We should notice also that the transfer from Caesar is clearly described as a ‘redemption’ i.e. Latin redimo. The underlying sense is still the same in Latin or Greek. ‘Redemption’ implies the return of property that was once yours but had been in the possession of another quite recently. It is impossible to say that you ‘redeemed’ something that didn’t belong to you originally – this would properly be termed a ‘gift.’ It is noteworthy that Irenaeus and other early Catholic Church Fathers criticize the Marcionite use of ‘redemption’ for just this reason – i.e. how can Jesus ‘redeem’ humanity if he didn’t create or make Adam in the very beginning?

To this end we can be certain that Irenaeus is saying that Caesar ‘transferred back’ what belonged to the Church originally but had been in the hands of the heretics only recently – i.e. the very contents of his original praescriptio as reconstructed in the last chapter. Indeed one can even make a strong case for the reading of what follows – i.e. “redeeming (redimentes), as it were, our property from strange hands (velut de alienis nostra) and by means of these same do we erect in ourselves the tabernacle of God” as a statement which confirms that the church which were in ‘alien hands’ – i.e. the heretics – but now restored to the Church. We have chosen to take the line inserted between “strange hands” (alienis) and “by means of these same”:

but thus do I say, "from strange hands," (alienis) not as if the world were not God's possession, but that we have gifts of this sort, and receive them from others, in the same way as these men had them from the Egyptians who knew not God

as representing a secondary or later addition. It has all the signs of a backtracking on the part of someone – perhaps Irenaeus or more likely a later editor - an attempt at clarification to avoid a heretical implication.

Nevertheless it might well be argued that the clarification of what alienis means stems from the heretical idea of the world being alien to God. The interpretation seems forced however because it would be impossible to get that meaning from the context. The real situation here is that the original reference is ambiguous – Irenaeus does not explain who the ‘aliens’ are who had the property now redeemed back to the Church. It seems more likely that a secondary hand would be confused or unclear about Irenaeus’s intentions than Irenaeus himself.

Whether the ‘aliens’ from whom the property was ‘restored’ to the Church was the Imperial court of Caesar or the heretics the important thing to see here is that this event and the contemporary claim of a pre-existent typology was the real source of the controversy with the heretics – not the actual account of Exodus in the Bible. For Irenaeus immediately goes on to say:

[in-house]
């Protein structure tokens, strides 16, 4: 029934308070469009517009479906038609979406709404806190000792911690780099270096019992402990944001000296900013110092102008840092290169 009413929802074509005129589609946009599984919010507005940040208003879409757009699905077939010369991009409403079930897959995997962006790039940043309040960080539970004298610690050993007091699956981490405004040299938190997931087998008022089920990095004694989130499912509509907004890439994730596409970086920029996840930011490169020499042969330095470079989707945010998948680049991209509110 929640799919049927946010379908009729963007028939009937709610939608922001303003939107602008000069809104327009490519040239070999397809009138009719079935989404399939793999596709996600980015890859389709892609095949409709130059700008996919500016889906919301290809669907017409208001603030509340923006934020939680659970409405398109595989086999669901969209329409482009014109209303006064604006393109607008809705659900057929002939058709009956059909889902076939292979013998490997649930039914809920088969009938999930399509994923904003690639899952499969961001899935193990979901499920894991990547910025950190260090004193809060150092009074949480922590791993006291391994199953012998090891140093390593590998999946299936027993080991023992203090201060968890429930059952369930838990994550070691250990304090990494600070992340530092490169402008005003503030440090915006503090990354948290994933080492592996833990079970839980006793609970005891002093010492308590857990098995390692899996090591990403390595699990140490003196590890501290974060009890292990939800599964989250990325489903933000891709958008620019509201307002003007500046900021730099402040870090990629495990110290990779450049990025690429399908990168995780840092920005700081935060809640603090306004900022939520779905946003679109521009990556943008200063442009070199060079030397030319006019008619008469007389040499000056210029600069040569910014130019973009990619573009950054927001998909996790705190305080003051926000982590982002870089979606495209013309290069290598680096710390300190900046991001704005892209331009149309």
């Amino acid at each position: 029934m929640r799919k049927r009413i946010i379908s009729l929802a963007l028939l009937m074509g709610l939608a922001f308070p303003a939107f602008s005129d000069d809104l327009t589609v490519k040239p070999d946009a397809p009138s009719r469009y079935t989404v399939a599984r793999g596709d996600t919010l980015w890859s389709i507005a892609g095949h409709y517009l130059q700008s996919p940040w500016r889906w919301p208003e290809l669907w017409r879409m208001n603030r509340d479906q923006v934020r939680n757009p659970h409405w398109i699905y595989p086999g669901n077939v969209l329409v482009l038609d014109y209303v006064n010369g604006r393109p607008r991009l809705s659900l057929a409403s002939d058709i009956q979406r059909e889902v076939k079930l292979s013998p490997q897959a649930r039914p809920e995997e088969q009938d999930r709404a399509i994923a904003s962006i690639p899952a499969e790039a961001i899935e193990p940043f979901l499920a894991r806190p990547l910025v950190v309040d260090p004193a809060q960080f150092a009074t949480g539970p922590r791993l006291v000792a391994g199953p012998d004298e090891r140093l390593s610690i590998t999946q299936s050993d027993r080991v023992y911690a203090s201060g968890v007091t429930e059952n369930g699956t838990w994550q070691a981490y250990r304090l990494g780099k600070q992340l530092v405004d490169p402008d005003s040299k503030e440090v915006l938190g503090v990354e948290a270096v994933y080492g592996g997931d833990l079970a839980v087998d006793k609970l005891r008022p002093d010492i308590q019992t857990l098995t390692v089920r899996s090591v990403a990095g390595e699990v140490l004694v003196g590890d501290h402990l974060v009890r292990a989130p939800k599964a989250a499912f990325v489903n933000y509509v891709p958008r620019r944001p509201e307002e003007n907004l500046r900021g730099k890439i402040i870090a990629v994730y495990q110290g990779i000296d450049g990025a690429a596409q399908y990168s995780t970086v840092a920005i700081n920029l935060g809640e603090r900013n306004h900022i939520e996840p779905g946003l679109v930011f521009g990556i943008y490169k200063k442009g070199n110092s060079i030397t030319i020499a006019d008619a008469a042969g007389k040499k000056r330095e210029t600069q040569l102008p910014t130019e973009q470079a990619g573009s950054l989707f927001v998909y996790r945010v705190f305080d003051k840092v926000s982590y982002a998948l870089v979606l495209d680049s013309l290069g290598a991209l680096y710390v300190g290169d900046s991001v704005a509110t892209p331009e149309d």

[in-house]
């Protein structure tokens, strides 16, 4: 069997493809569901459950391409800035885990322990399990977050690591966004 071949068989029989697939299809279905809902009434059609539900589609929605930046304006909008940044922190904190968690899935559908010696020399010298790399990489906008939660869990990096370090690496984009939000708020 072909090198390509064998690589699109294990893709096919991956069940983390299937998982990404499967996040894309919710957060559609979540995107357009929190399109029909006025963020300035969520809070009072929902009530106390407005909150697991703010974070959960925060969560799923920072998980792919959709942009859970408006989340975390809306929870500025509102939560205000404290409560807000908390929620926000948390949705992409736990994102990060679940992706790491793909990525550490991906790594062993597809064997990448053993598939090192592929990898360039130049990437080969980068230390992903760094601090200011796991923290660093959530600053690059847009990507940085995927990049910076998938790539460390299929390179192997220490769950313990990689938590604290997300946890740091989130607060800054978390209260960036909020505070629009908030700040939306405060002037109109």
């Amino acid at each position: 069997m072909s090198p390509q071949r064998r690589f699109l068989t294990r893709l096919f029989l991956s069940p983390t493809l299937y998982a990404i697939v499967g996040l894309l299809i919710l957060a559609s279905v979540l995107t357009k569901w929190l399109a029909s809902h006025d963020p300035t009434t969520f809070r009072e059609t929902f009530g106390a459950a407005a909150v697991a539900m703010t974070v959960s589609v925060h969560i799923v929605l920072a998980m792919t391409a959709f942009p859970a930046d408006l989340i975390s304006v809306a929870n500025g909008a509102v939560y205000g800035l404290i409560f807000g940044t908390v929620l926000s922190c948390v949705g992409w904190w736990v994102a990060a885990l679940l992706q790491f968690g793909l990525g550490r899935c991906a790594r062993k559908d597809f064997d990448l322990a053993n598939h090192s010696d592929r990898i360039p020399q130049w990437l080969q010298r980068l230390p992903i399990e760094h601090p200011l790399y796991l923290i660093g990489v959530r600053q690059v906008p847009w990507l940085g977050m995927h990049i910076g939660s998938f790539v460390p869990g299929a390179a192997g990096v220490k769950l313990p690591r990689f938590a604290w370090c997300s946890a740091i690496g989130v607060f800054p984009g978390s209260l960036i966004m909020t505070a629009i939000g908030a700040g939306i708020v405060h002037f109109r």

these things were done beforehand in a type, and from them was the tabernacle of God constructed; those persons justly receiving them, as I have shown, while we were pointed out beforehand in them,- who should afterwards serve God by the things of others. For the whole exodus of the people out of Egypt, which took place under divine guidance (famulus Dei), was a type and image of the exodus of the Church which should take place from among the Gentiles; and for this cause He leads it out at last from this world into His own inheritance, which Moses the servant of God did not [bestow], but which Jesus the Son of God shall give for an inheritance.

In other words, as with many other sections of Against Heresies, Irenaeus – almost in the manner of a compulsive narcissist always brings the conversation back to himself and the accomplishments of his contemporary Church. It would have been impossible for the heretics to have a debate about the ancient Exodus because Irenaeus would necessarily have dragged the discussion into ‘signs’ and ‘types’ of things contemporary.

Clearly then, the original discussion in De Monarchia was about the court victory under Commodus and – more importantly – Irenaeus’s inference that this ‘proved’ the ancient typology of the Exodus as originally expounded by his common master with Florinus, Polycarp of Smyrna. Hill is right to notice the one clear ‘zinger’ that Irenaeus directs against his rival in the Imperial court nevertheless we should acknowledge also that the section as a whole must have irritated Florinus to no end.

If indeed, as we have no reason to doubt, Polycarp established the idea that the Exodus was a type which would be fulfilled in contemporary history, there were strong reasons for Irenaeus to claim that the restoration of property belonging to church of St Peter was ‘like’ the Exodus – and especially the contemporary Jewish justification of the plunder as ‘repayment’ for back wages. The Marcionites only appear in the text because their property along with property associated with Florinus – perhaps even the house church in the Via Latina recently identified with the sect by scholars – was part of the massive historical ‘redemption’ achieved through the wicked court system under Commodus.

It should be noted almost as an aside that a secondary meaning of the Greek word katholikos is that of ‘treasury’ or ‘common account.’ Liddell Scott first presents the primary meaning of the original terminology:

I. general, huderos Hp.Int.26 ; katholikon, to, generic description, Stoic.2.74; katholika, ta, title of work by Zeno, ib. 1.14; emphasis (v. sub voc.) Plb.6.5.3, cf. 1.57.4; k. kai koinê historia Id.8.2.11 ; k. perilêpsis D.H.Comp.12 ; k. paradoseis Phld. Rh.1.126S. ; k. theôrêma Cic.Att.14.20.3 ; k. praecepta, Quint.2.13.14 ; -ôteroi logoi general, opp. eidikoi, S.E.P.2.84, cf. Hermog.Meth. 5; k. prosôidia, title of work by Hdn.Gr. on accents; nomos -ôteros Ph.2.172 ; k. epistolê an epistle general, 1 Ep.Pet.tit.; of general interest, BGU19i5(ii A.D.); universal, k. tis estin kai theia hê tautotês kai hê heterotês Dam.Pr.310 . Adv. -kôs generally, apophênasthai Plb. 4.1.8 ; eipein in general terms, Str.17.3.10 , cf. Phld.Rh.1.161 S.; k. heurisketai ti Hermog.Inv.3.11 ; k., opp. plêthikôs ('in the majority of cases'), OGI669.49(Egypt, i A.D.); universally, Porph.Sent.22: Comp. -ôteron Plb.3.37.6 , Gal.18(1).15; -ôterôs Tz.ad Lyc.16.

and then second meaning which seems to be a title associated with the Imperial office of governing accounts of money:

II. as Subst., katholikos , ho, supervisor of accounts ( [hoi katholou logoi] ), = Lat. procurator a rationibus, Euphratês ho k. Gal.14.4 , cf. Jahresh.23 Beibl.269(Ephes., ii A.D.); in Egypt, = Lat. rationalis, PLond.3.1157 (iii A.D.), IGRom.1.1211 (Diocletian), POxy.2106.25(iv A.D.), etc.; also, = consularis, Gloss.; in cent. iv, also, = rationalis summarum, Teôrgiôi k. Jul.Ep.188 , 189 tit.

This secondary meaning was transferred to Aramaic and other Semitic languages even outside of Christian influence. There ‘katholika’ means ‘treasury’ or ‘pool of money.’ Go figure …